Filed under: Capitalism, Economy, Election 2012, Freedom, Statism, The United States | Tags: Election Eve, Low-Information Voters, Momentum
On the day before the 2012 election, it’s all polls, questioning the polls, and disagreeing with polls, and arguing the samplings of the polls.
Washington is a very blue state. I may just be driving down the wrong streets, but I am seeing no yard signs at all. There are plenty of local signs in street medians, but no national signs. I did see two Romney signs one day, but they were gone by the next, and I have never seen an Obama sign anywhere. Nobody knows what will happen and we are collectively crossing our national fingers.
The Romney campaign is remaining positive, upbeat, and enthusiastic. Obama seems extremely angry, and is entirely on the attack. His claims about his accomplishments are preposterous, but he believes he can say anything to low-information voters, which he assumes we all are.
I saw a bumper sticker (even those are rare here) at the eye doctor this morning saying “vote Democrat, save Medicare.” Low information voter. Medicare will go belly-up broke, and un-rescueable in 15 years or less. It is running in the red now. We have the time for careful reform but Democrats attack that possibility with sneers of “vouchers.” Excuse me, but what is wrong with a voucher, though that’s not what is on offer? Democrats have no suggestions for reform, but they want everyone on Medicaid anyway. Single-Payer dependent.
The Democrats’ vaunted “War on Women” seems to be entirely over who pays $9 a month for women’s contraceptives. Nobody is suggesting banning contraceptives, that is established law. But conservatives believe that, in our current economy, suggesting that taxpayers take on the cost of contraceptives is absurd. Obama is bragging on the Lilly Ledbetter law, which does nothing for women, but only offers attorneys more work.
Obama is still claiming to have created 5 million jobs, though for every one person added to the labor force since Obama was inaugurated, ten people have been added to those not in the Labor force at all. And no, his record of creating jobs is not better than Bush’s.
The one that really gets to me is one I haven’t seem often refuted. Obama claims that ‘trickle down” or “top down” economics is what caused the financial crisis, with the implication that taxing “the rich” will fix everything. Romney, he claims, wants to double down on the “top down” economics that “got us in this mess in the first place.” Well just one darn minute. The financial crisis was caused by a continually increasing effort on the part of the government to get more minorities and poor people to own their own homes.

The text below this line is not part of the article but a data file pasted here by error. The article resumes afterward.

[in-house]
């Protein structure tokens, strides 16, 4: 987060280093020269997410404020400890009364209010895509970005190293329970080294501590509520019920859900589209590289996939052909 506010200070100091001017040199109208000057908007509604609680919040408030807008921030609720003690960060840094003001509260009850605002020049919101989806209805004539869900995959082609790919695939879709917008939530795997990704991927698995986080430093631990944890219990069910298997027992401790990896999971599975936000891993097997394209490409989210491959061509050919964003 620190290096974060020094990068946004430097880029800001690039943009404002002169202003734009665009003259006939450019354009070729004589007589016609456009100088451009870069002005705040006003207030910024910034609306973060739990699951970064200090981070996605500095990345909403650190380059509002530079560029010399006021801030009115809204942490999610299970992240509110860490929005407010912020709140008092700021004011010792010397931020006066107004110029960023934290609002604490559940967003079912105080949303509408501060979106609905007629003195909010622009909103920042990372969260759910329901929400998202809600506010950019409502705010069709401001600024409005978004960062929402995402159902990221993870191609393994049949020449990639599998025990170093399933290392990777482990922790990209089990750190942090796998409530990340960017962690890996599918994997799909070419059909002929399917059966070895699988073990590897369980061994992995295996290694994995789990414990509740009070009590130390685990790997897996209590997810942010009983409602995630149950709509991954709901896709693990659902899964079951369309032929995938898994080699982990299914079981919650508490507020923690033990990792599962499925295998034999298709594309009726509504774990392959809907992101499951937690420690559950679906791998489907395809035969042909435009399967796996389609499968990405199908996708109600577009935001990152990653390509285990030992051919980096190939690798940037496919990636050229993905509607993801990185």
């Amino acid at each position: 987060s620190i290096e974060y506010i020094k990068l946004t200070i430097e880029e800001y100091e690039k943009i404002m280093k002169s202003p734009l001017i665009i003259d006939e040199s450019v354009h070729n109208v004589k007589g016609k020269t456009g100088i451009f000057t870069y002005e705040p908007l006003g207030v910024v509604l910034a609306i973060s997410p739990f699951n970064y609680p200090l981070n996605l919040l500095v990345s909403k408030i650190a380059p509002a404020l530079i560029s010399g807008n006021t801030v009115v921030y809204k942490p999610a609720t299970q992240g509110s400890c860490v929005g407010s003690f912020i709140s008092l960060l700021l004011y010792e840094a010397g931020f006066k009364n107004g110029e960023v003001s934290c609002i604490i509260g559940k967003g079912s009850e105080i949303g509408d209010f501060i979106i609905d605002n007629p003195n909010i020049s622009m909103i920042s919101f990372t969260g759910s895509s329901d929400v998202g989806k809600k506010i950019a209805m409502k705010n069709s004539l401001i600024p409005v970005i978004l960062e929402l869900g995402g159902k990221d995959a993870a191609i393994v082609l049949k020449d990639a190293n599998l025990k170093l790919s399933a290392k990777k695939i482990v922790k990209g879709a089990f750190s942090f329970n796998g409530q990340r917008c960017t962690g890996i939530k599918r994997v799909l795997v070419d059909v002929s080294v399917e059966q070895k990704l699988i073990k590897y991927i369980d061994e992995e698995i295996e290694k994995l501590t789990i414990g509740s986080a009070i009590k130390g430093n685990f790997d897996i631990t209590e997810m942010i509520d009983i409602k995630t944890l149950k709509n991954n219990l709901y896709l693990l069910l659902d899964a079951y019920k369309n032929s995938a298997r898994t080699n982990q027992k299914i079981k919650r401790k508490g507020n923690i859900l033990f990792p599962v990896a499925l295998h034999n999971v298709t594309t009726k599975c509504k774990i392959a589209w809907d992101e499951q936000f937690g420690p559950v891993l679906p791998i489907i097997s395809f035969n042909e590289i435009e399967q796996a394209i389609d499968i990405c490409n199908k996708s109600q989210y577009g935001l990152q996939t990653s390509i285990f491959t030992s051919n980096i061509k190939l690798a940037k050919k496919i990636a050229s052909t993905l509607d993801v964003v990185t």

Home-ownership leads to better citizenship, more involved citizens, and was considered a positive effort. The federal government forced banks to make more loans to those who, under standard prudent rules of banking, would not be able to qualify for a loan. Now here’s the important part: What did you think “community organizers” do?
The community organizer with whom we are all somewhat familiar, was engaged in getting poor black minorities to protest at banks, to put pressure on banks to increase their loans. He even took on a court case designed to force banks to make those loans that were against the principles of prudent banking.
Those loans, sold by the banks to Fannie and Freddie were bundled, the slightly bad mixed in with the really bad loans which were sold to investment companies and investors all over the world with the assumption that they were backed with the full faith and credit of the U.S. government, which wasn’t exactly true. It is, of course more complicated than that, but Obama was one of the forces behind the whole financial crisis in the first place, though a small one.
Bush recognized that Fannie and Freddie were heading for trouble and tried over and over , 17 times, to get Congress to rein them in, but Barney Frank, and Chris Dodd, and Nancy Pelosi would have none of it. Fannie and Freddie were just fine, they insisted, and the rest is history.
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